KNOXVILLE — Barely 24 hours after the bus carrying the Tennessee football team completed the 172-mile drive down Interstate 75 following its season-ending win at Kentucky, the Volunteers collectively turned the page.
One season was over. The next one starts now.
Heading into its second season under coach Butch Jones, Tennessee appears to have had little trouble putting a disappointing finish to last season behind it, though the coach shot down the notion that it's been easy for the coaches and returning players to turn their attention to 2014.
"I know for the staff, it has not been easy, because going to a bowl game is what's expected here, and competing for championships," Jones said during his news conference Thursday. "I want disappointment. I want them to realize that it's great to be home for the holidays, but we need to go to bowl games, and I think they understand that.
"I think that temperament was set immediately following the conclusion of the Kentucky game. ... It's a new start. It's a new beginning. Team 117 has come and gone. All our focus is on Team 118 and everything that we can do in developing the leadership that it's going to take to compete at a high level -- creating competition, creating depth."
Since Tennessee wrapped up its third straight 5-7 season with a win in Lexington, the coaching staff has traversed the country on recruiting missions while players finished fall-semester final exams and headed home for the holiday break.
Team 117 faced the nation's toughest schedule based on opponent winning percentage (.658) -- a slate that included seven teams ranked at kickoff and five of the top 10 teams in the final BCS standings. Tennessee played 15 true freshmen and nine redshirt freshmen.
The Vols registered their best total rushing yardage since 2004 but failed to throw for 2,000 yards for just the third time since 1982, and a defense that was disastrous in 2012 made slight improvements.
"I thought we've taken monumental strides," Jones said, "but we're nowhere where we need to be. Losing is not an option. It will not be tolerated here at Tennessee, but there's also steps in the process.
"There are no quick fixes, and I think we all know that."
At Cincinnati, Jones' first team went just 4-8, but his second set of Bearcats won 10 games, shared the Big East title and beat James Franklin and Vanderbilt in the Liberty Bowl.
To orchestrate a similar turnaround at Tennessee -- against a 2014 schedule that includes trips to South Carolina, Georgia and Oklahoma and games against nine teams playing in bowls this season -- Jones will need his current players to make a development leap during the offseason and a highly touted incoming recruiting class to live up to its billing right away.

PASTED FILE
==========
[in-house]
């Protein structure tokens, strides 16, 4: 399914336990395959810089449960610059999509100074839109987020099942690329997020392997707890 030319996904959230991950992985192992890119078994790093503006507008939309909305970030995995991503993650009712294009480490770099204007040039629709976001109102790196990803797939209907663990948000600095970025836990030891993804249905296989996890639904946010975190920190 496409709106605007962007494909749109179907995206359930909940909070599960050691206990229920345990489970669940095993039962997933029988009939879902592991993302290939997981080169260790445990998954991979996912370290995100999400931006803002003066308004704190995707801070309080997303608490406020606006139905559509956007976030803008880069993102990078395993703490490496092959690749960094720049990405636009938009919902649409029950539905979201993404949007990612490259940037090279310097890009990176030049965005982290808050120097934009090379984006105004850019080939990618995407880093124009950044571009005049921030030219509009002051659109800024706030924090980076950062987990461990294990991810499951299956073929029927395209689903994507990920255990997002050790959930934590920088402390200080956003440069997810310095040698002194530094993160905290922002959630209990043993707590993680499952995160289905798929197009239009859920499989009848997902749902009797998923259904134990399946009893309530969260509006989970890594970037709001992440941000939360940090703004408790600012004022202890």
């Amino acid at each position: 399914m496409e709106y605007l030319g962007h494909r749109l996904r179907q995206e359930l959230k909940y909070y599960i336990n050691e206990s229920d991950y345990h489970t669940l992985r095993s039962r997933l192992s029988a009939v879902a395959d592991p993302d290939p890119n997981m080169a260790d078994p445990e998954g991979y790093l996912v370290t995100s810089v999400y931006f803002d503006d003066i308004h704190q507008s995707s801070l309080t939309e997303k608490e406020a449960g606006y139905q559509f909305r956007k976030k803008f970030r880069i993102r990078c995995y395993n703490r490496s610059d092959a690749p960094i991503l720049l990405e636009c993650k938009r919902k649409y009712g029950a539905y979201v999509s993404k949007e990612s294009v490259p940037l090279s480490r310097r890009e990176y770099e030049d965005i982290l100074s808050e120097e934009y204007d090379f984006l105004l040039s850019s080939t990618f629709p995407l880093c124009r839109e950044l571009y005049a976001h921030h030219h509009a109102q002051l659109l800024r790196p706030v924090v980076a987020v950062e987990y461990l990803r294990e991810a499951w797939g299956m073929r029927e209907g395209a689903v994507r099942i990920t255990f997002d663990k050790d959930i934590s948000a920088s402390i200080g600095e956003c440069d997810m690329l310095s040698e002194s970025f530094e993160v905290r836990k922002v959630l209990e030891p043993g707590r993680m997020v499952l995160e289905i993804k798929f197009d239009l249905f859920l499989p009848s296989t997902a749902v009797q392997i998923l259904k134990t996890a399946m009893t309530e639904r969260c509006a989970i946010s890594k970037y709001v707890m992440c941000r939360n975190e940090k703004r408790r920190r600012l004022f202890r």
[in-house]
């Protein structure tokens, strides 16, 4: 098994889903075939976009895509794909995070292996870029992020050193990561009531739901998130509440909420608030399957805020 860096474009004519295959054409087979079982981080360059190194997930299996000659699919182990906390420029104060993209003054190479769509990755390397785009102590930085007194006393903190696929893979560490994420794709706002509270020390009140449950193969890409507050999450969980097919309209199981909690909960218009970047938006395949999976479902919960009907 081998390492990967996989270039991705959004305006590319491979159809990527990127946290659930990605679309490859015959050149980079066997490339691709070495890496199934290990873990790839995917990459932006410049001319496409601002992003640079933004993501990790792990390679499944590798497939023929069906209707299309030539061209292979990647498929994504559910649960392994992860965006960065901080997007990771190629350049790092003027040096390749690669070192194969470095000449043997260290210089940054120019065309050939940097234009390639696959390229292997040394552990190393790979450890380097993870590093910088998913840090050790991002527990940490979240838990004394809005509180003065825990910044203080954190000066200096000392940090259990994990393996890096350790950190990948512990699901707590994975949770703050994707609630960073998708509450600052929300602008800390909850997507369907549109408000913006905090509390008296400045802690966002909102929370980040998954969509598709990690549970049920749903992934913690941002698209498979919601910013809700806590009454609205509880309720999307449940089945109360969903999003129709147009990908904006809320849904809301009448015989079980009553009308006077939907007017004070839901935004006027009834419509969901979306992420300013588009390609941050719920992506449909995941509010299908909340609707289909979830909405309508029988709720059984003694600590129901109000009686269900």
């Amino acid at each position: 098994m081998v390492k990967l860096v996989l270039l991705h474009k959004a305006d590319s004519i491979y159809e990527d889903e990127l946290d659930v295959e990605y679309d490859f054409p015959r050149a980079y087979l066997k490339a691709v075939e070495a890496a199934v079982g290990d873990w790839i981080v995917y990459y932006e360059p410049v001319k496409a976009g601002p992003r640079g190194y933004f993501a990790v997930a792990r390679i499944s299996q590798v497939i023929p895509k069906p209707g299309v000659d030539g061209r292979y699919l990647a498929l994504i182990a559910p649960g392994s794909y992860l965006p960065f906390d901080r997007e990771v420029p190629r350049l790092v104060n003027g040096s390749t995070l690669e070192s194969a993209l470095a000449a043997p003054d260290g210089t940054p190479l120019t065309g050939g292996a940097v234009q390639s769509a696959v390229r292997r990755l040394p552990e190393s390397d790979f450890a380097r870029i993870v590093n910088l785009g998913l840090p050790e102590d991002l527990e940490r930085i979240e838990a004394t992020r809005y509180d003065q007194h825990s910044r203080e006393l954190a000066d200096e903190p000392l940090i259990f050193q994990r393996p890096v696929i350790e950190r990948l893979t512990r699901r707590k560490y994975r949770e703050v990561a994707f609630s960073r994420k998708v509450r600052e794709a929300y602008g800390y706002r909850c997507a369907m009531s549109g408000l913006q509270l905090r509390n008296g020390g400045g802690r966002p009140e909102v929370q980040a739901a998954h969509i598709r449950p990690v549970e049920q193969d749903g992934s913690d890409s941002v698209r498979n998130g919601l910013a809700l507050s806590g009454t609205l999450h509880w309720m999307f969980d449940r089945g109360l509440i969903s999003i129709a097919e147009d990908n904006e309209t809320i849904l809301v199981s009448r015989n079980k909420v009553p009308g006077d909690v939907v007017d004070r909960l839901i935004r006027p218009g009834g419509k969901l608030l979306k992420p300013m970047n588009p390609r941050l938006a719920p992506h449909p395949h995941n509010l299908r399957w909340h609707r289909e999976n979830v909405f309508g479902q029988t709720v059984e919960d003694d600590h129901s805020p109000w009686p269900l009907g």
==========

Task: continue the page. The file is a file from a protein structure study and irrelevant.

"We still have a lot of work to do, and it's not going to be 100 percent corrected overnight," the coach said. "It's going to be a process, but I see the steps. I see the successful steps that are taken. I see a lot of positive things happening here, and it'll happen. Now you rejuvenate your program with this great signing class, that's going to add to the competitive makeup of your football team.
"In all my years of coaching ... this is the most excited and the most looking forward to an offseason that I can remember in a very, very long time."
There's still a very, very long time between now and Tennessee's tough 2014 opener against Utah State. For the immediate future, the returning core of players, now familiar with Jones' way of running things, have split into five groups. All the players were tested before they left for the holiday break, and they'll undergo tests to measure body fat, strength and conditioning levels to see who did or didn't work while at home. Group leaders must keep their teammates accountable.
Fourteen players from the nation's current No. 2 recruiting class will arrive for the start of the spring semester in three weeks, and the winter workout program under strength coach Dave Lawson will kick into gear.
"I do sense a hunger," Jones said. "I do sense them wanting to get back and get ready to go. I've had a number of players already say, 'Coach, I've had a great time, but I'm ready to get back.' A lot of individuals are actually coming back to Knoxville a week, week and a half early, just to get started. I do sense a lot of excitement."
Contact Patrick Brown at email@example.com
Patrick Brown has been the University of Tennessee beat writer since January 2011. A native of Memphis, Brown graduated from UT in May of 2010 with a bachelor’s degree in Journalism/Electronic Media and worked at the Knoxville News Sentinel for two years on the sports editorial staff and as a freelance contributor. If it’s the NBA, the NFL or SEC football and basketball, he’s probably reading about it or watching it on TV. Contact him ...
related articles »
KNOXVILLE — It would be easy for the players, coaches, support staffers, administrators and fans in and around the Tennessee ...
LEXINGTON, Ky. — Corey Miller finished his Tennessee football career in style.
KNOXVILLE -- Tennessee again finds itself in a position that's become all too familiar for mid-November.
KNOXVILLE — Butch Jones hit the same talking points he has all season Monday.